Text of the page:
Thanks to a sale which my aunt informed me about, I managed to grab a pack of Martha Stewart Air Dry Clay as I was really curious to try out its texture. If not for the sale, I probably would not have gotten this as I think it is rather costly in my opinion.
Looking at its texture just from the packet, to be honest, I really can't expect it to perform like resin clay. But I was really curious to know how does it performs compared to the other air dry clays.
I have a feeling that this clay is targeted for scrapbooking enthusiasts who wants to make flatback embellishments to further accessorize their scrapbook. There are quite a few reviews out there with that purpose in mind, so my review is probably more targeted for deco sweets makers who might want to know how this clay works compared to other air dry clay.
When I took it out from the packaging, my first impression of this clay was - it was FRESH and definitely very wet. It was probably the wettest air dry clay I've touched in my life. ;)
Just wanted to show how the Martha Stewart Clay looks like fresh out from the packaging...
I think the closest comparison to this clay would be Hearty Clay. It feels the same to me, so I decided to compare them side by side.
Is crumbly good? It all depends on what you want to make. No matter how I press the Martha Stewart Clay, the edges doesn't fray out and crumble slightly like how Hearty Clay does.
One thing about the Martha Stewart Clay is, even if it is very wet, when you try to roll a round shape between your palms, you might not get a very smooth crack-free ball.
If you are using the Martha Stewart Clay with molds, perhaps you might want to smooth out a larger surface area of the clay first to make sure there are no cracks on it before you press it into the mold. This is a better method than inserting a round shape into the mold and pressing it down. Cracks, lines, whatever you call it - should be eliminated this way.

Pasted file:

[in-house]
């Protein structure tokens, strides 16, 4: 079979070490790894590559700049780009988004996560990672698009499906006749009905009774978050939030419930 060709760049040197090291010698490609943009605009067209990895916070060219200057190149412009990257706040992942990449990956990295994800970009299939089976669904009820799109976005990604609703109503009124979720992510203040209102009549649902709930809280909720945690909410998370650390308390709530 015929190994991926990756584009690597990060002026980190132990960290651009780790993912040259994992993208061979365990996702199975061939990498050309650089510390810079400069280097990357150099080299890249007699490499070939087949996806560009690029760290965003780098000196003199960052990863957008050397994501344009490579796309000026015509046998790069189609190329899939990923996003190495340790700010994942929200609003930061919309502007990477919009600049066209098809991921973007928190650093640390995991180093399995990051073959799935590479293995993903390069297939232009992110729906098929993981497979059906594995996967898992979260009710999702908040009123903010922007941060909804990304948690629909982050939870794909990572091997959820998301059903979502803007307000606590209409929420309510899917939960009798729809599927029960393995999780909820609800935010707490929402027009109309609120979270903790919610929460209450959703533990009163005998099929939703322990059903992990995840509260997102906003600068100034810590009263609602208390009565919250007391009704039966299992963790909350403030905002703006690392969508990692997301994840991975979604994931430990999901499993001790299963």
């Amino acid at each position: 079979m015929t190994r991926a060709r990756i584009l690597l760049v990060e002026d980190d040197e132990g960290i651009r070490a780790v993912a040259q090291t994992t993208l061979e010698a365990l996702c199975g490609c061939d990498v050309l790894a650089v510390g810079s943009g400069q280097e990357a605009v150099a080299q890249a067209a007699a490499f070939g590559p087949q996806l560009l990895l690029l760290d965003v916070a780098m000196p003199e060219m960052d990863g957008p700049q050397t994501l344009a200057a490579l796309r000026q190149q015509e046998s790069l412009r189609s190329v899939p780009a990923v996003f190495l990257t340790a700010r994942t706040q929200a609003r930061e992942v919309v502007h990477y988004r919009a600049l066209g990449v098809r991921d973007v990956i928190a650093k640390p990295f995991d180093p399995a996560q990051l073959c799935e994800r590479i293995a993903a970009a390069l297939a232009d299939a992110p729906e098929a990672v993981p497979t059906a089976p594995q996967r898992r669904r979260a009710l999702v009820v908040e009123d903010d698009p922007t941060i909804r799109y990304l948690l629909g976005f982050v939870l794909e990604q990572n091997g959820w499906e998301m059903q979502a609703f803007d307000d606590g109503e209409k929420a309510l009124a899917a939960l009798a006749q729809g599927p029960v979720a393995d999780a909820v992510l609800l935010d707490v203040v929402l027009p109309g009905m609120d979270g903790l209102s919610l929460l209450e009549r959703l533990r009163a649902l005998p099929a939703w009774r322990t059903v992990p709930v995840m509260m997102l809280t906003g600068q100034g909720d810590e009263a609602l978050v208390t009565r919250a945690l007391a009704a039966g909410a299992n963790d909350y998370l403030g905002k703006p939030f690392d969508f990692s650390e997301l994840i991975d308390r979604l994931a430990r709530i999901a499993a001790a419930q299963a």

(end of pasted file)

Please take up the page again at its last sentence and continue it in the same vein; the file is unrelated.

I actually tried the way I described above with a mold, and that worked for me. I did not see any cracks when I release the clay from the mold.
Towards the end of this review, I am going to show you my failed result when I did not do what I described in one of my earlier experimentation with Martha Stewart Air Dry Clay.
But first, I also wanted to show you another texture comparison between Daiso Clay and Martha Stewart Air Dry Clay so you have a better idea.
Molds are just one way to use this air dry clay, but what I was really interested in, was how the texture really is when I sculpt a more challenging item such as a macaron since it involves more than just popping the clay out of a mold.
Having used other clays to create the fake macarons with the ball method to get the clay into the mold had always worked for me....so naturally I would think that it would work with the Martha Stewart Clay as well.
See the crack/lines in my experiment
The reason why I would not sculpt macarons with Martha Stewart Clay is NOT because of the cracks and lines, but purely because of how much time it takes me to texturize the feet of the macarons. It's just not the ideal clay for me to get the most natural effect that I want.
When dried, the Martha Stewart Clay is very lightweight, and flexible. (Think Hearty Clay). You can twist it, so don't expect it to dry to a rock hard finish.
Right now, I shall probably just use this as a Hearty Clay substitute till I find a way to use it for something else. :)